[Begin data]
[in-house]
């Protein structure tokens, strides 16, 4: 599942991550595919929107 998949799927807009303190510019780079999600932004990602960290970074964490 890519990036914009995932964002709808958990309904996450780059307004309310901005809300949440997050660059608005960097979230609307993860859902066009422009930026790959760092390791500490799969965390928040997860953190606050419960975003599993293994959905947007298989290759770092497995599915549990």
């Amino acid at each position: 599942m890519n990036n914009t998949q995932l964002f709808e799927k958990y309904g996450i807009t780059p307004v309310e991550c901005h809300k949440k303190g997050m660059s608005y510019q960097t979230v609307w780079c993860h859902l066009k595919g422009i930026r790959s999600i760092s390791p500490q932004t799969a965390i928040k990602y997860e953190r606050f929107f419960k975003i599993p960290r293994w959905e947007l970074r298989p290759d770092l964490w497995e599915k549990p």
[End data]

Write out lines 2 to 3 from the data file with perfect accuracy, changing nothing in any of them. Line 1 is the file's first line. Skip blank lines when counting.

């Protein structure tokens, strides 16, 4: 599942991550595919929107 998949799927807009303190510019780079999600932004990602960290970074964490 890519990036914009995932964002709808958990309904996450780059307004309310901005809300949440997050660059608005960097979230609307993860859902066009422009930026790959760092390791500490799969965390928040997860953190606050419960975003599993293994959905947007298989290759770092497995599915549990």
């Amino acid at each position: 599942m890519n990036n914009t998949q995932l964002f709808e799927k958990y309904g996450i807009t780059p307004v309310e991550c901005h809300k949440k303190g997050m660059s608005y510019q960097t979230v609307w780079c993860h859902l066009k595919g422009i930026r790959s999600i760092s390791p500490q932004t799969a965390i928040k990602y997860e953190r606050f929107f419960k975003i599993p960290r293994w959905e947007l970074r298989p290759d770092l964490w497995e599915k549990p």